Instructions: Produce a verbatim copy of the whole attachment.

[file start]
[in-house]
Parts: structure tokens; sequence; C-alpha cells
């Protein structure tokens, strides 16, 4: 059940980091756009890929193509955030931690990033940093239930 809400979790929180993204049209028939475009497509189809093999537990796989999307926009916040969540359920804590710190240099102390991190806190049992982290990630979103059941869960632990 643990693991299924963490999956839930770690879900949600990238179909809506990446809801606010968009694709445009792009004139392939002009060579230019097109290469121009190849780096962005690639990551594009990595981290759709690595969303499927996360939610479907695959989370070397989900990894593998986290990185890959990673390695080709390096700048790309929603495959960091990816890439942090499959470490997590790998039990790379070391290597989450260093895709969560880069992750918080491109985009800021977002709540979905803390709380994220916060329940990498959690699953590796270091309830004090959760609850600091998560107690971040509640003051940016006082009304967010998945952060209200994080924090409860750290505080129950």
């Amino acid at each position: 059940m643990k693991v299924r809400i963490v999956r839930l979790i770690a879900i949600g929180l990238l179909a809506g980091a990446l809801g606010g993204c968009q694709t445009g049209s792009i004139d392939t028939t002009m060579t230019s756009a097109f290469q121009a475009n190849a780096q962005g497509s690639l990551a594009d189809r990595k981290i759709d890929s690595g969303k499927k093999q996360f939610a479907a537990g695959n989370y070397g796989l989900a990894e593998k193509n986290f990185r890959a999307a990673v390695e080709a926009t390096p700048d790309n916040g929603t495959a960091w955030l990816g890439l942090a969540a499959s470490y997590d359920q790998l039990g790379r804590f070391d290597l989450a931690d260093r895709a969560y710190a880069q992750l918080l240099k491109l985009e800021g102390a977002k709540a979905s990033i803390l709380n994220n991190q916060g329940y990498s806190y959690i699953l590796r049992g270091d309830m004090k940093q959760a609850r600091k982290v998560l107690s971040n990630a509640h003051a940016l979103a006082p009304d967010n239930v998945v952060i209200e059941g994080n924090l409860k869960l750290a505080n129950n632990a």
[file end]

[in-house]
Parts: structure tokens; sequence; C-alpha cells
């Protein structure tokens, strides 16, 4: 059940980091756009890929193509955030931690990033940093239930 809400979790929180993204049209028939475009497509189809093999537990796989999307926009916040969540359920804590710190240099102390991190806190049992982290990630979103059941869960632990 643990693991299924963490999956839930770690879900949600990238179909809506990446809801606010968009694709445009792009004139392939002009060579230019097109290469121009190849780096962005690639990551594009990595981290759709690595969303499927996360939610479907695959989370070397989900990894593998986290990185890959990673390695080709390096700048790309929603495959960091990816890439942090499959470490997590790998039990790379070391290597989450260093895709969560880069992750918080491109985009800021977002709540979905803390709380994220916060329940990498959690699953590796270091309830004090959760609850600091998560107690971040509640003051940016006082009304967010998945952060209200994080924090409860750290505080129950």
């Amino acid at each position: 059940m643990k693991v299924r809400i963490v999956r839930l979790i770690a879900i949600g929180l990238l179909a809506g980091a990446l809801g606010g993204c968009q694709t445009g049209s792009i004139d392939t028939t002009m060579t230019s756009a097109f290469q121009a475009n190849a780096q962005g497509s690639l990551a594009d189809r990595k981290i759709d890929s690595g969303k499927k093999q996360f939610a479907a537990g695959n989370y070397g796989l989900a990894e593998k193509n986290f990185r890959a999307a990673v390695e080709a926009t390096p700048d790309n916040g929603t495959a960091w955030l990816g890439l942090a969540a499959s470490y997590d359920q790998l039990g790379r804590f070391d290597l989450a931690d260093r895709a969560y710190a880069q992750l918080l240099k491109l985009e800021g102390a977002k709540a979905s990033i803390l709380n994220n991190q916060g329940y990498s806190y959690i699953l590796r049992g270091d309830m004090k940093q959760a609850r600091k982290v998560l107690s971040n990630a509640h003051a940016l979103a006082p009304d967010n239930v998945v952060i209200e059941g994080n924090l409860k869960l750290a505080n129950n632990a």